In Freudian psychology, what do the terms "acting in" and "acting out" refer to?

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mwestwood | College Teacher | (Level 3) Distinguished Educator

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First used in 1914 in "Remembering, Repeating, and Working-Through," Freud introduced the term "acting out" to describe behaviors that have been repressed regarding others, but are manifested with the therapist. For instance, Freud's case study of a patient called "Dora" recorded how she abruptly ended her therapy sessions:

...because of the unknown quality in me which reminded Dora of Herr K., she took her revenge on me as she wanted to take her revenge on him, and deserted me as she believed herself to have been deceived and deserted by him. Thus she acted out an essential part of her recollection and phantasies instead of producing it in the treatment.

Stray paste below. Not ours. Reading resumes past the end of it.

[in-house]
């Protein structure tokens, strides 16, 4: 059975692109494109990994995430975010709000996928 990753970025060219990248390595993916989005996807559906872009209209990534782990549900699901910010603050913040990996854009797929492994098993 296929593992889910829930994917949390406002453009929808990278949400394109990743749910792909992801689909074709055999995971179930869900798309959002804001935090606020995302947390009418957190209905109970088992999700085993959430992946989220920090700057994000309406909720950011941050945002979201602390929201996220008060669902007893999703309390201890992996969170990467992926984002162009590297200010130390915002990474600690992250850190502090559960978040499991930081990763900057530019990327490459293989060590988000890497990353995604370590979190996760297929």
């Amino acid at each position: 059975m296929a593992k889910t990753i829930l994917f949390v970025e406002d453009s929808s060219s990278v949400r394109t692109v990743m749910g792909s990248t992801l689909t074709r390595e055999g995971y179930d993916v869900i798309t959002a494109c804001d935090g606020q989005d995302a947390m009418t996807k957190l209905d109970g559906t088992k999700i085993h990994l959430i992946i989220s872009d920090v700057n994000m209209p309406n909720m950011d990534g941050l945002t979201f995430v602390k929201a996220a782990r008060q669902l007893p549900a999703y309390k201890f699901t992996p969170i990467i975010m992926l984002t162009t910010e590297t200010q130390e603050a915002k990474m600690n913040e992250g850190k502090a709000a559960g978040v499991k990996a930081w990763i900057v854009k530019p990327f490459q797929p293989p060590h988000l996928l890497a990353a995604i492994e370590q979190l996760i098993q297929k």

The curious thing about this "acting out" is that the patient is not aware of anything as part of memory or repression, but unconsciously repeats the action. It is a transference behavior, disruptive or inappropriate actions brought about by the pressure of unconscious desires.

On the other hand, "acting in" occurs outside the realm of therapy, existing in such areas as love relations, work relations, friendships. "Acting in" can be verbal responses, rather than physical. But, both "acting out" and "acting in" are responses to that which has been repressed.

Source:

Alan Rowan. "The Place of Acting Out in Psychoanalysis." Psychoanalytische Perspectieven, 2000.

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